Mother Lucy Wright, the Shakers' principal authority at the New Lebanon Ministry, received the report of these visits and was openly dismayed:
Since I have heard of your going after the Indians, I have felt some tribulations on that account though I do not know the cause of your going & therefore cannot judge whether you went in the gift of God or not, or whether it would not be better to have sent some of the young believers than to have gone yourself I leave you to judge – but this I know, that as you are the first in your order, your Gift is to bear & suffer the most for the increase of the Gospel.
We believe it [preaching to the Indians] ought to be done by some of the young believers, that… have not much gift in relation to white people and then leave them to act for themselves, &c by no means gather them, for they are Indians & Will remain so, therefore cannot be brought into the order of white people, but must be saved in their own order & Nation. We believe that God is able to raise up them of their own Nation that will be able to lead & protect them… therefore we believe it to be wisdom not to meddle much with them.
However, the Shakers at Turtle Creek, unaware of Mother Lucy's concern because of the slow progress of mail to and from the frontier, continued to pursue their newfound friendship with the Shawnee during the summer of 1807. In August, Issachar Bates and Richard McNemar made the long hike to Greenville, passing along the way some ancient Mississippian earthworks.
Issachar wrote in his journal:
…all these mounds & the prospects around them are great marks of antiquity & are very striking to the eye.
This time Issachar met Tenskwatawa in the enormous Indian meeting house and attended an assembly that continued overnight with singing and dancing. Soon after, a group of fifty Indians traveled to Turtle Creek on August 28, and joined in the music and dance of the Shakers there, much to the consternation of the local militia.
Chastened by learning of the letters from Mother Lucy, Issachar wrote a letter to his new friends, Tenskwatawa and Tecumseh, in the Summer of 1807:
Brothers, we do not think strange if some people call the work of the good-spirit which is among you foolishness and nonsense. It is because they do not understand it. So they say of the work among us [the Shakers]. They… say our good people who have confessed & put away their sins ought Not to dance & rejoice before the great spirit. But we tell them that the good people did so more than three thousand years ago, when they got away from Egypt a country of wicked people & went to a place where the prophets of the great spirit told them. But after awhile them good people did wicked, & then the wicked people stole Dancing away from them. But the good spirit spake by his prophets & said that in the last days, when The day of judgment would come on the wicked, then the good people should rejoice again in the Dance, both young men & old together, & the good prophets wrote it down more than two thousand years ago, that the good people might see it. If the Interpreter has a Bible, he may find these things in Exodus 15.20 & in the book of Jeremiah 31.14 & in many other places. But brothers, what is the reason that the wicked people do not believe when they see a good people that will not cheat, nor lie, nor drink whiskey, nor quarrel, nor fight, nor do any bad thing to any one? The only reason why they do not believe the work of the good spirit is because they want to be wicked.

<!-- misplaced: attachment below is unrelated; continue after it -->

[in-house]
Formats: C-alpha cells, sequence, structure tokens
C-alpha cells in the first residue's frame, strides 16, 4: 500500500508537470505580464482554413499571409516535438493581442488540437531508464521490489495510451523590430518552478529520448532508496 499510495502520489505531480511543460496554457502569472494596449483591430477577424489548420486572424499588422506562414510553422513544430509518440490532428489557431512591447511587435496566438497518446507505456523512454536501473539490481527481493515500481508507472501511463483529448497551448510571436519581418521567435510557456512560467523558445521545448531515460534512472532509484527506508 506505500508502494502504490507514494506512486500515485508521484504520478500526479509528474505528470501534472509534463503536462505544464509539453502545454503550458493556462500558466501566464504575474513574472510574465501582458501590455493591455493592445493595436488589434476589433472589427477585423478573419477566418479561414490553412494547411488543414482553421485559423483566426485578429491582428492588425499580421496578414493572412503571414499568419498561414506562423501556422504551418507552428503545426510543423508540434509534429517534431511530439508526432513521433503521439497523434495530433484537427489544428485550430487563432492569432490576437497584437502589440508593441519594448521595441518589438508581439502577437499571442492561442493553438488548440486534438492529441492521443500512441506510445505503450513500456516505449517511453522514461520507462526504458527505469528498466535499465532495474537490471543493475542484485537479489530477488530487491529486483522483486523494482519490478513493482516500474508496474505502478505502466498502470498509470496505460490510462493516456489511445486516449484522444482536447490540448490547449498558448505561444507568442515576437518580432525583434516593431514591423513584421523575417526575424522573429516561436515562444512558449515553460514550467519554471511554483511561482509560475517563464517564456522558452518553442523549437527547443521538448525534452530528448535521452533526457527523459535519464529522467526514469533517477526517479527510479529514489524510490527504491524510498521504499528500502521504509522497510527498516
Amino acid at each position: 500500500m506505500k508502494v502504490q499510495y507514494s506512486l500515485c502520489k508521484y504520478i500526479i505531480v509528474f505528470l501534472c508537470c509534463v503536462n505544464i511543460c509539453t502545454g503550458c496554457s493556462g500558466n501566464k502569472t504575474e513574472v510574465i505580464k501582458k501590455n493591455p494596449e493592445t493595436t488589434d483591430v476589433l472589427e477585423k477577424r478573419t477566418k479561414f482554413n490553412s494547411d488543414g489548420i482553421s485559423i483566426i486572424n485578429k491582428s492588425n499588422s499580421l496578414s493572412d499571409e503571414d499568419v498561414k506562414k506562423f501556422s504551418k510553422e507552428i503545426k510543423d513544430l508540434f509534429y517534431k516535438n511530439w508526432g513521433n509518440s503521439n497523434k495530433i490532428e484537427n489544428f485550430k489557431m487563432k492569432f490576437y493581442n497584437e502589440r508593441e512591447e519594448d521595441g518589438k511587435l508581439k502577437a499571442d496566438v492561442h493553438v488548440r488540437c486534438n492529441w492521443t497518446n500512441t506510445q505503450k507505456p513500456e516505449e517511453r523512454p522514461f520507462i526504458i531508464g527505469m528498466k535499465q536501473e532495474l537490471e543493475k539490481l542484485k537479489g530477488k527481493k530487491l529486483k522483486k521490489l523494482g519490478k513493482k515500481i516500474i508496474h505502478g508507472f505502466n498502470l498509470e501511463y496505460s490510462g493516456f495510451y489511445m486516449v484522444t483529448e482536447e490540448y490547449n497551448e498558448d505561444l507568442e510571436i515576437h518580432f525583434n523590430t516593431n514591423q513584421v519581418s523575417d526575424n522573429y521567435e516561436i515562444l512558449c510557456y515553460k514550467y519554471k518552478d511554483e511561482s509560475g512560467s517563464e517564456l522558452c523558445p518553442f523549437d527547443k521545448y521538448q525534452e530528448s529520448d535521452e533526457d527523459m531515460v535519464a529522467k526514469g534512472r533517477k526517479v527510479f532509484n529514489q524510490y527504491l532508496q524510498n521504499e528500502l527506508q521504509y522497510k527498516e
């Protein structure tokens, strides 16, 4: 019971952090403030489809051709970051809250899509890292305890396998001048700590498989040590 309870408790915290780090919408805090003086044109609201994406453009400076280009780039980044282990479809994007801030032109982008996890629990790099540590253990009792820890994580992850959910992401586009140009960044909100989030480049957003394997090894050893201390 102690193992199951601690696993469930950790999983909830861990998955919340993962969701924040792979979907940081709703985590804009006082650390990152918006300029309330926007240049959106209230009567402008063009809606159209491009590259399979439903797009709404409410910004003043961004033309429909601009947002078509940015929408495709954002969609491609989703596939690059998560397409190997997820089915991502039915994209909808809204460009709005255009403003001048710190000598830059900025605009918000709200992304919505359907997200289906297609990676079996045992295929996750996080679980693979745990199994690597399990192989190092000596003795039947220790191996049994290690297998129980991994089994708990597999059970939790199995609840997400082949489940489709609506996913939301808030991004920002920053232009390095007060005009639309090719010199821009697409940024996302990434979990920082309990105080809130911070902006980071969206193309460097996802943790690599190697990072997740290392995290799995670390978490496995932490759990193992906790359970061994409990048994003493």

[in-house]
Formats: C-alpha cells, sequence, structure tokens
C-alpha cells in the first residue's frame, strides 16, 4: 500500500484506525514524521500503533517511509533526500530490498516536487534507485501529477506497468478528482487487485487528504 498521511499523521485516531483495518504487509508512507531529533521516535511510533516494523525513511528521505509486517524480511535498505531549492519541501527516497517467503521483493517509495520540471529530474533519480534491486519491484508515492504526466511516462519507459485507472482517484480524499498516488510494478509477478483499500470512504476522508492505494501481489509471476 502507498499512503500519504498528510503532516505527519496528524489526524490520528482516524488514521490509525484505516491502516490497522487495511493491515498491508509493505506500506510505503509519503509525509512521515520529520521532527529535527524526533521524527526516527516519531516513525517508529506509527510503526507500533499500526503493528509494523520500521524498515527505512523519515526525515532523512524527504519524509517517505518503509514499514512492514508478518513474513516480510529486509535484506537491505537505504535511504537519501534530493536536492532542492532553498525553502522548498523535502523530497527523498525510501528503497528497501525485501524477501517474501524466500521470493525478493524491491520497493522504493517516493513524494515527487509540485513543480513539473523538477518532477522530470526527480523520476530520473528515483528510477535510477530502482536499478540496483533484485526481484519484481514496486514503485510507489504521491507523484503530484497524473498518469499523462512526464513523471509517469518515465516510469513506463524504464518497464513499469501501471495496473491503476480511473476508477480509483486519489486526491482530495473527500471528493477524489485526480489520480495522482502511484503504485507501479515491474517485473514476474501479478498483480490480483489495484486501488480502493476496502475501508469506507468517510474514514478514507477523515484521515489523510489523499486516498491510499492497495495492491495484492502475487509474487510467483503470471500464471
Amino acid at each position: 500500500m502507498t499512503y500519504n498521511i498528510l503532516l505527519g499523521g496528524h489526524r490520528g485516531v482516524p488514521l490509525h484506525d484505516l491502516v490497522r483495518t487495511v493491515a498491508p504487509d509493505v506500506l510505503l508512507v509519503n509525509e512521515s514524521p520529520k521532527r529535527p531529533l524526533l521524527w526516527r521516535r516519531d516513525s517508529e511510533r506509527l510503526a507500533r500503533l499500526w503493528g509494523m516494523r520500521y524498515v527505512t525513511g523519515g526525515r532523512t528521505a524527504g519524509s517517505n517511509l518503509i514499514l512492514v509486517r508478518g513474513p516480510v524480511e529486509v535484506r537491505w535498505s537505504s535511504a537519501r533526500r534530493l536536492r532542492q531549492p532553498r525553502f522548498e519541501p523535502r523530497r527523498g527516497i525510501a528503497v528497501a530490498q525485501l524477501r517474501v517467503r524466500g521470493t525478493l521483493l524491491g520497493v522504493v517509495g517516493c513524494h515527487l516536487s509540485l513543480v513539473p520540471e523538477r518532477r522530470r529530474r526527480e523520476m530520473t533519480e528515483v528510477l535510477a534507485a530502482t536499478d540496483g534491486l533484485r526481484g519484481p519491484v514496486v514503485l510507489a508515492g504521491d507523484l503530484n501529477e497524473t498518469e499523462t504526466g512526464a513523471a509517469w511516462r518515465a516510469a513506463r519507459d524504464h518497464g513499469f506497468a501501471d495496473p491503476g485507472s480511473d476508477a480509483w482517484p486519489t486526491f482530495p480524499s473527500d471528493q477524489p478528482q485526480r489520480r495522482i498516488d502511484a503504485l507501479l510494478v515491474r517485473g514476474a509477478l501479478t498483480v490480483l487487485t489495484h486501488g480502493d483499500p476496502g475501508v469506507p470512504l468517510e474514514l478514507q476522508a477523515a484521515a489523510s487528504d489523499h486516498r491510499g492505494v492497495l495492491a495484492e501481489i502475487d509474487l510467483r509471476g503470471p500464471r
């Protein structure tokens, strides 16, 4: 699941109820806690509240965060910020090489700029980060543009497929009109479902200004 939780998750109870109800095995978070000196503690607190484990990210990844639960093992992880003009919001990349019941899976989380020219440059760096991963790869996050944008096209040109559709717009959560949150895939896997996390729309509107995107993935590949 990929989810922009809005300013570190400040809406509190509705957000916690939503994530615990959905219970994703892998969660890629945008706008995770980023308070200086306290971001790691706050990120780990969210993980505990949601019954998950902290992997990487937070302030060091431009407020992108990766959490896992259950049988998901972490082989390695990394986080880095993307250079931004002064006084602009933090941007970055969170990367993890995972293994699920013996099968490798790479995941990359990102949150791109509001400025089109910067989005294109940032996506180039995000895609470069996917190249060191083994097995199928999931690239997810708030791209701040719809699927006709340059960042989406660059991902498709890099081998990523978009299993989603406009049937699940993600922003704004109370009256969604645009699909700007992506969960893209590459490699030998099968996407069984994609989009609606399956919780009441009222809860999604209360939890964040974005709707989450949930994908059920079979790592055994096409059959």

We say that the great spirit has raised up prophets of your own, as he had promised long ago. But there are a great many good chiefs and great men, and peaceable citizens who love and observe the laws of the country, and want to live in peace, and such are willing that you should be good, and serve the great spirit in your own manner, without being taught by ministers sent from the white people.
The Canoe Tips
News of the Shawnee presence and the rise of a new Indian “prophet" sparked complaints in the white settlements of the region. Because of these threats, in 1808 Tenskwatawa and Tecumseh established a village that the Colonists dubbed "Prophetstown" north of present-day Lafayette, Indiana near the confluence of the Tippecanoe River and the Wabash River. There they urged Native Americans of all tribes and nations to resist invasion and occupation and to remain resolute in their rejection of acculturation.